Mucosal and systemic immune mediators have been independently associated with HIV acquisition risk, but the relationship between compartments remains unclear.Methods:
To address this, the concentrations of 12 cytokines were compared in matched plasma and cervicovaginal lavages (CVLs) from 57 HIV-positive women before their acquisition of HIV (cases) and 50 women who remained uninfected (controls) during the CAPRISA 004 trial.Results:
Although genital IP-10 concentrations were significantly higher in cases, plasma IP-10 concentrations were inversely associated with HIV risk. Comparing differences in mucosal and systemic cytokine concentrations between cases and controls, mucosa-biased gradients indicating higher cervicovaginal lavage relative to plasma concentrations were observed for all 5 chemokines in the panel. Four were significantly associated with HIV acquisition, including IP-10 (odds ratio [OR] 1.73, 95% confidence interval [CI]: 1.27 to 2.36), macrophage inflammatory protein–1β (OR 1.72, 95% CI: 1.23 to 2.40), interleukin (IL)-8 (OR 1.50, 95% CI: 1.09 to 2.05), and monocyte chemotactic protein-1 (OR 1.36, 95% CI: 1.01 to 1.83). None of the other 7 cytokines tested predicted HIV risk. Decision tree analyses confirmed this association, with gradients of IP-10, IL-8, and granulocyte-macrophage colony-stimulating factor concentrations correctly classifying 77% of HIV outcomes.Conclusions:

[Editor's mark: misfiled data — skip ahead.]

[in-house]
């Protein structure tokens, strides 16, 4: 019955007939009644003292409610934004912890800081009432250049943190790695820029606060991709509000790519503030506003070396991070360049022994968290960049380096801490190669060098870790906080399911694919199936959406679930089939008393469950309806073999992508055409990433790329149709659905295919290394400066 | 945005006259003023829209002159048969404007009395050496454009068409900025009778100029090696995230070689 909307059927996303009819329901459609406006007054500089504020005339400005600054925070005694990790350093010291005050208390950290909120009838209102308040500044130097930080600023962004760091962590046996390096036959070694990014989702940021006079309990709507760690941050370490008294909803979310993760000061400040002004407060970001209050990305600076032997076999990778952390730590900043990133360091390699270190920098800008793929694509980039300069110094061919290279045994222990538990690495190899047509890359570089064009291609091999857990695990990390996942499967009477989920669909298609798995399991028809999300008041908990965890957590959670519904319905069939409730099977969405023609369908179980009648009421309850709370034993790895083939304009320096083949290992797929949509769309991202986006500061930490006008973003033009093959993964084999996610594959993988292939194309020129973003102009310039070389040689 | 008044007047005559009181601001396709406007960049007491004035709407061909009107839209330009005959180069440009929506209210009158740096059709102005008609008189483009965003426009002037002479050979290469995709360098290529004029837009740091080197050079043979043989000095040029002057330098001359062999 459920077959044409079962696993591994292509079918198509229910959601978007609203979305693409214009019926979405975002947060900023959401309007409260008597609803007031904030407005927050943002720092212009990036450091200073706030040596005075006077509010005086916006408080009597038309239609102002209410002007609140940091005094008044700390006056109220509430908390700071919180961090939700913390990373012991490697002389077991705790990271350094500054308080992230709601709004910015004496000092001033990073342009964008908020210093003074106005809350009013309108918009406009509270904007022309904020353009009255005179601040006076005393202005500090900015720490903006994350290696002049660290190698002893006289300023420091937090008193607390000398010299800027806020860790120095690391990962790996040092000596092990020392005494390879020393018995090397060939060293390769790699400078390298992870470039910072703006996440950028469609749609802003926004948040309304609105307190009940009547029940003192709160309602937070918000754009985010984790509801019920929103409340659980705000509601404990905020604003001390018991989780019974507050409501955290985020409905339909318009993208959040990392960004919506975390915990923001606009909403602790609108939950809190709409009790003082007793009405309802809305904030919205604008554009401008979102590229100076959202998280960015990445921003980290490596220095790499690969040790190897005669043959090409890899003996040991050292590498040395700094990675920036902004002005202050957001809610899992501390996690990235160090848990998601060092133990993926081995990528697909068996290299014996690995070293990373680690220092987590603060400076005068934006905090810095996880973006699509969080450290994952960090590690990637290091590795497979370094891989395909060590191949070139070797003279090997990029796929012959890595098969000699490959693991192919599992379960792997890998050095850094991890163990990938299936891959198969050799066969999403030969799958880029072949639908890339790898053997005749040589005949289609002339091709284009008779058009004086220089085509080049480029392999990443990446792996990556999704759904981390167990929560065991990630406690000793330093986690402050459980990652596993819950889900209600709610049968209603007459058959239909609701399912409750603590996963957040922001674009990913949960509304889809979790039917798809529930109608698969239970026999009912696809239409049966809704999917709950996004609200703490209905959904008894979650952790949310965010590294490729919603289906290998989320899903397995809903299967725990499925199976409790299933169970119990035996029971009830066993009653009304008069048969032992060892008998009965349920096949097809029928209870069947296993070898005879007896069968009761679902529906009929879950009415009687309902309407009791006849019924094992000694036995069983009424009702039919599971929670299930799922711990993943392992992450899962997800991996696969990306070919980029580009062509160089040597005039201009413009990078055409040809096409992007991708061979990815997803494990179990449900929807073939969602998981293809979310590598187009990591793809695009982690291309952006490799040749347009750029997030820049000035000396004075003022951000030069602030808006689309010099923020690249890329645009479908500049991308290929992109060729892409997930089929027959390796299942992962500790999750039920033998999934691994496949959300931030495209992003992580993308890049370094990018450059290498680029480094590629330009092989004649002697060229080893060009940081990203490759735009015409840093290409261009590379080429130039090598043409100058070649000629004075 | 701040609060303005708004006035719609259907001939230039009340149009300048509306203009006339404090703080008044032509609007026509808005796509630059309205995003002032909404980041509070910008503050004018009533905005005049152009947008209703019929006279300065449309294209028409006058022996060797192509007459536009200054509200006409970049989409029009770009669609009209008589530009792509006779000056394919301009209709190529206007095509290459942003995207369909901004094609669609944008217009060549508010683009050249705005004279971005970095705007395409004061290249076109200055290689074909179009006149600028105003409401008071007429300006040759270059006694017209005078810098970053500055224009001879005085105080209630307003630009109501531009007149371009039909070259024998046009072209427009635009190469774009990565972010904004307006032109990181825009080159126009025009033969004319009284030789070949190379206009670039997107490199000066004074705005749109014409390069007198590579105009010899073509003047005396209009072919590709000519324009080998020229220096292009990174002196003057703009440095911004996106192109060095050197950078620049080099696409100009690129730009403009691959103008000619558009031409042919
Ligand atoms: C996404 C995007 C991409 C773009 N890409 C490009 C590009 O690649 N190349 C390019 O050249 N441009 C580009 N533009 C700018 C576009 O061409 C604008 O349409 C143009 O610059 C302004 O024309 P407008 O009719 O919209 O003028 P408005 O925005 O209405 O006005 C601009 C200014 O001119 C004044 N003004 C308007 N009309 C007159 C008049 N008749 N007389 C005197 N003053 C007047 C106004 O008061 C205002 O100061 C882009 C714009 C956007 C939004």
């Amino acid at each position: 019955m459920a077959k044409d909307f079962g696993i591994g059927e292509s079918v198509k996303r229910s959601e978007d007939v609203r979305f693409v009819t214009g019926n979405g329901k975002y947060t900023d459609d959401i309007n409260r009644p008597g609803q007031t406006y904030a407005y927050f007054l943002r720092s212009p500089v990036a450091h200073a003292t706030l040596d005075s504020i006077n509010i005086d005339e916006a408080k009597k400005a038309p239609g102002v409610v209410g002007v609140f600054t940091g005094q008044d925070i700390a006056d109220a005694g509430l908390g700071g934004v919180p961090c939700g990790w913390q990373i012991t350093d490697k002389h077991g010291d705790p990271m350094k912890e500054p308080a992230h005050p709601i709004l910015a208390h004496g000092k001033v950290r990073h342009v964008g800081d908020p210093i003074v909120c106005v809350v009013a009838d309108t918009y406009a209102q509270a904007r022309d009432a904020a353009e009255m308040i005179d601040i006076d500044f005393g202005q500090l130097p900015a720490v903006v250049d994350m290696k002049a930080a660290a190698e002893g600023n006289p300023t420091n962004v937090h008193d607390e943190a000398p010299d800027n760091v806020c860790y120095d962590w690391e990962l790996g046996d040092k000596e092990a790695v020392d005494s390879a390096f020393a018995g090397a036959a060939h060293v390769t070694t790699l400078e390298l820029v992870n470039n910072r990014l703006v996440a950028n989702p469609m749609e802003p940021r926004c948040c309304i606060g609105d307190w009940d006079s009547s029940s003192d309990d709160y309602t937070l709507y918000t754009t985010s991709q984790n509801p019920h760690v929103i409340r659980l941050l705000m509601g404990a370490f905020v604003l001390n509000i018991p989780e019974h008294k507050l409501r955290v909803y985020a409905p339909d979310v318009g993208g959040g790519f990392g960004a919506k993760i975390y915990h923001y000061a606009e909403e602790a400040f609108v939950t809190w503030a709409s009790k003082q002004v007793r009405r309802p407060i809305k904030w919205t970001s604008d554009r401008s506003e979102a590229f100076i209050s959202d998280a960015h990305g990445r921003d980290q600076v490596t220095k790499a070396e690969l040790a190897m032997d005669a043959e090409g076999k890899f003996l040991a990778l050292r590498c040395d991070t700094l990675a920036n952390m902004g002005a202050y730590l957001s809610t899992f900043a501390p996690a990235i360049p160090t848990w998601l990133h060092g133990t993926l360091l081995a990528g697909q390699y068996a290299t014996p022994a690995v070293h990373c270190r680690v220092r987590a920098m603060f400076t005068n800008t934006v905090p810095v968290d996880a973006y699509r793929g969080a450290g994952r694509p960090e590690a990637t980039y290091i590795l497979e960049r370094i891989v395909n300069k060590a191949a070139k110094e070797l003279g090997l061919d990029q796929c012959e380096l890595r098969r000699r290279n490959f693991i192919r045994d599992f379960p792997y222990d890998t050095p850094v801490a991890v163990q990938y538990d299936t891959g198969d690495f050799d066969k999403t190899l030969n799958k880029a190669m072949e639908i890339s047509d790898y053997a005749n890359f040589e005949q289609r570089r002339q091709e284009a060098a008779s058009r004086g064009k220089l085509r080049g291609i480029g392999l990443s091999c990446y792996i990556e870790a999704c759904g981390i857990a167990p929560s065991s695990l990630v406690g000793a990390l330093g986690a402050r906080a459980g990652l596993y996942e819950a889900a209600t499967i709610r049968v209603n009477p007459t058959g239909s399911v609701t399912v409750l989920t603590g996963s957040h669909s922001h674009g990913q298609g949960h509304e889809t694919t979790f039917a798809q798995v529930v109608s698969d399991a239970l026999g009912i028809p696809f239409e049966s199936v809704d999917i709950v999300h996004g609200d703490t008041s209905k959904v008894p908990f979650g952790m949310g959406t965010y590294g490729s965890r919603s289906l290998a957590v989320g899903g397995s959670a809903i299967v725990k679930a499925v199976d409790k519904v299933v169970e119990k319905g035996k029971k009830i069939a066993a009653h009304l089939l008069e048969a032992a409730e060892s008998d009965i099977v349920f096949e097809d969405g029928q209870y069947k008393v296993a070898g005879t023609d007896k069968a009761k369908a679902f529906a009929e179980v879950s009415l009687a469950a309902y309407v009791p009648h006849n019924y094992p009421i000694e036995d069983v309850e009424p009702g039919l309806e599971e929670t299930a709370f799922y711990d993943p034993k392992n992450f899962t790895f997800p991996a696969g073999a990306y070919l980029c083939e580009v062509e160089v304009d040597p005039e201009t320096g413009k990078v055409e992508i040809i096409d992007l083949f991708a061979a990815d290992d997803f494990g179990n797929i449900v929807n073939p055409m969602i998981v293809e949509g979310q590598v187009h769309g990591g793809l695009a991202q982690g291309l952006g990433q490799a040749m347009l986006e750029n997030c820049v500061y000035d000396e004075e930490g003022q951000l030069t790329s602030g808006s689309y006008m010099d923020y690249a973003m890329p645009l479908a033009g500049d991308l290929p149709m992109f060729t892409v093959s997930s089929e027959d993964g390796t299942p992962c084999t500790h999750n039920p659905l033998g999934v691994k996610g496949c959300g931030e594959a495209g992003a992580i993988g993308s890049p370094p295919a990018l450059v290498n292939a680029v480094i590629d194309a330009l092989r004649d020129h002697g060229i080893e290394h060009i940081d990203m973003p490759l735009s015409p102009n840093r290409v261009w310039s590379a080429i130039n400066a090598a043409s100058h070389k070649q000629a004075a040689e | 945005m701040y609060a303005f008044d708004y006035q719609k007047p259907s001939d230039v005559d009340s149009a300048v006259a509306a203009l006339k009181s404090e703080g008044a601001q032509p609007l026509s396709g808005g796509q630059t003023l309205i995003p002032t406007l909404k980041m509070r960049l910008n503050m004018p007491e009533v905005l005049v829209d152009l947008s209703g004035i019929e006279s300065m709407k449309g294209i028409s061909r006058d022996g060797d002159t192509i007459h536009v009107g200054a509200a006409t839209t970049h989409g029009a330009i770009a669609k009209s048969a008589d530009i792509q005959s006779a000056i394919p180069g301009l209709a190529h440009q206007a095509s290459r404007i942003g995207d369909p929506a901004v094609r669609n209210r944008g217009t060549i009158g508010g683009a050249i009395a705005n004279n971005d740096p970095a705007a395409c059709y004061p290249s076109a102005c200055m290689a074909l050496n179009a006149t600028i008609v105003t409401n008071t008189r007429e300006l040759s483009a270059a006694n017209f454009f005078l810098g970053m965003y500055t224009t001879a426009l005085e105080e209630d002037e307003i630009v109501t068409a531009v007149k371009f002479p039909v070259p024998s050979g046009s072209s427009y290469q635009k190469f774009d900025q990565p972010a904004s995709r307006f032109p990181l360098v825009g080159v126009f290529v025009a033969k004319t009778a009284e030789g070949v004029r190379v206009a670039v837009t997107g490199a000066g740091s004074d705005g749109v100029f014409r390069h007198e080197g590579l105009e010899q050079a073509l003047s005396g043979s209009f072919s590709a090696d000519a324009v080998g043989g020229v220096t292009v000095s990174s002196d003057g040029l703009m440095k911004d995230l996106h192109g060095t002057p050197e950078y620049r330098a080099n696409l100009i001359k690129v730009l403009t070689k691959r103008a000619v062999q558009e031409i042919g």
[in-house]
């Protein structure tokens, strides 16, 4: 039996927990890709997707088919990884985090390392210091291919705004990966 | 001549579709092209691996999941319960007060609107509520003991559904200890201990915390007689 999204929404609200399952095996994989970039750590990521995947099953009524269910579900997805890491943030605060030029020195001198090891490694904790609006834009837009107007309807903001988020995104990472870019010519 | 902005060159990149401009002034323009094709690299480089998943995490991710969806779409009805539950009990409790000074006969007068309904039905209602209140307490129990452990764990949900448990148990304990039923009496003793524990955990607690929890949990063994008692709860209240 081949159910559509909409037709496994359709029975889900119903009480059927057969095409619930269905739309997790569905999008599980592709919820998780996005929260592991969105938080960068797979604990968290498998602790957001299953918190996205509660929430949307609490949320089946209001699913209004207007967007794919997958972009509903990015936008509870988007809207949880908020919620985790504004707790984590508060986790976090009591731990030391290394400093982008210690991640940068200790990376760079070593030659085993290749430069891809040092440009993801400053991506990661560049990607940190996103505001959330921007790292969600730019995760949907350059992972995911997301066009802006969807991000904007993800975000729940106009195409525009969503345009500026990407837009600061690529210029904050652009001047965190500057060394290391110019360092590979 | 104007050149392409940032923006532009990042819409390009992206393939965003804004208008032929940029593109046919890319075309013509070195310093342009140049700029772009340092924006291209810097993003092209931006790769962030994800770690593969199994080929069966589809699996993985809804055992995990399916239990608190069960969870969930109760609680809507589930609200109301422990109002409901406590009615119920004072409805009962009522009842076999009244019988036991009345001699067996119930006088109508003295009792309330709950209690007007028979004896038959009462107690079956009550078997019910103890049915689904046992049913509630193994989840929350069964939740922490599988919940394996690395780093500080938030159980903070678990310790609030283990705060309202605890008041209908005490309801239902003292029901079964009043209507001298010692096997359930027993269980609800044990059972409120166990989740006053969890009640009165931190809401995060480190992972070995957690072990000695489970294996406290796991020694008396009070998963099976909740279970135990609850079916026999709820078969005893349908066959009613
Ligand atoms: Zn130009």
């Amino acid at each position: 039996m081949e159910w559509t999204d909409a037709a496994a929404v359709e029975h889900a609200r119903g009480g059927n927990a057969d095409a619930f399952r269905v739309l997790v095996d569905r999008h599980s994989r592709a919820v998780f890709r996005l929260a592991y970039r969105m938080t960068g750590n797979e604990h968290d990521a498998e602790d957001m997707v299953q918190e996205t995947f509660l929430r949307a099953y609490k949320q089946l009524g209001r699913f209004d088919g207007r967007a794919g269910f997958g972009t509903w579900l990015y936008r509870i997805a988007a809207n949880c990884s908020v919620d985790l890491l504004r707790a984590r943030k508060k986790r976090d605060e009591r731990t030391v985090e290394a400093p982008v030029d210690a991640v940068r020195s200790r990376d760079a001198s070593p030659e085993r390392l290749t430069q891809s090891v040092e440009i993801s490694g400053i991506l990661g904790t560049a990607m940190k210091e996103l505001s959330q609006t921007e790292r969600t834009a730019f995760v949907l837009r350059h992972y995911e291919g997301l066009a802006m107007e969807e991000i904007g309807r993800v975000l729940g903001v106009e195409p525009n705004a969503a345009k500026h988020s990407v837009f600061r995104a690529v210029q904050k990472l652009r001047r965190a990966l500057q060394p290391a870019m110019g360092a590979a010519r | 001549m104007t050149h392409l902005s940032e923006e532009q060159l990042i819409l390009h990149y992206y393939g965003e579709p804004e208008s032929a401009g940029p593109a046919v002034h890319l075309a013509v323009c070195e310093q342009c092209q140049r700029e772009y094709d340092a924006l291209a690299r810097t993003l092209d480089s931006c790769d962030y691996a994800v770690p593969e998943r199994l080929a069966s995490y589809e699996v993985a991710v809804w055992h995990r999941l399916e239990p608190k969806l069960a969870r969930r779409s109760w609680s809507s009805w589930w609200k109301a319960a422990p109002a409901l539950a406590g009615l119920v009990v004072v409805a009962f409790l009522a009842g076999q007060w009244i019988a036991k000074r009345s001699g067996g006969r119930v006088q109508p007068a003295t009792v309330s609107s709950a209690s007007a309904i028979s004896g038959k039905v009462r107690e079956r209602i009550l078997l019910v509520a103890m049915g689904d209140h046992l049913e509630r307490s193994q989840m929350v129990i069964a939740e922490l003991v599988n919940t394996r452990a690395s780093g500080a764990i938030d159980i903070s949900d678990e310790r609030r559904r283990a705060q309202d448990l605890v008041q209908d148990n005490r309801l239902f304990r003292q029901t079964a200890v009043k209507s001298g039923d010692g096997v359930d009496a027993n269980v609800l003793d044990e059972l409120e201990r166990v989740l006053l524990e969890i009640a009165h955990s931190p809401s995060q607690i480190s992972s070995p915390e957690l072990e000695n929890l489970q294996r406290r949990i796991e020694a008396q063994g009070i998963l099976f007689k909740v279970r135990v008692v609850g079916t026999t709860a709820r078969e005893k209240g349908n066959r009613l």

Our findings suggest that mucosa-biased gradients of IP-10, macrophage inflammatory protein–1β, IL-8, and monocyte chemotactic protein-1 are associated with an increased risk of HIV infection.